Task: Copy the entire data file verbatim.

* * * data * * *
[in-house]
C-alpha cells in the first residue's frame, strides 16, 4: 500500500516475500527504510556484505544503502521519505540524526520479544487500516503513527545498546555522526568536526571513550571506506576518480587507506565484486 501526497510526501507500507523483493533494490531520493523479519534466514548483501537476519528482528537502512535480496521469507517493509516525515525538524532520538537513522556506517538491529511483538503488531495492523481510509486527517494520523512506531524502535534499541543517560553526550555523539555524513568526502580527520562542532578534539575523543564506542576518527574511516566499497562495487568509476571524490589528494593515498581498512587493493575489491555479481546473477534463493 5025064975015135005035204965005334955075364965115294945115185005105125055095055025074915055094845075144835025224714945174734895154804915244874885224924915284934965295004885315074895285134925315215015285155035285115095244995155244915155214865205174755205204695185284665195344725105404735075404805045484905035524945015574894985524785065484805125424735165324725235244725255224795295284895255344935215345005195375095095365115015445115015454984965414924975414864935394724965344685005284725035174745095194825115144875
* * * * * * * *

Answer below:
[in-house]
C-alpha cells in the first residue's frame, strides 16, 4: 500500500516475500527504510556484505544503502521519505540524526520479544487500516503513527545498546555522526568536526571513550571506506576518480587507506565484486 501526497510526501507500507523483493533494490531520493523479519534466514548483501537476519528482528537502512535480496521469507517493509516525515525538524532520538537513522556506517538491529511483538503488531495492523481510509486527517494520523512506531524502535534499541543517560553526550555523539555524513568526502580527520562542532578534539575523543564506542576518527574511516566499497562495487568509476571524490589528494593515498581498512587493493575489491555479481546473477534463493 5025064975015135005035204965005334955075364965115294945115185005105125055095055025074915055094845075144835025224714945174734895154804915244874885224924915284934965295004885315074895285134925315215015285155035285115095244995155244915155214865205174755205204695185284665195344725105404735075404805045484905035524945015574894985524785065484805125424735165324725235244725255224795295284895255344935215345005195375095095365115015445115015454984965414924975414864935394724965344685005284725035174745095194825115144875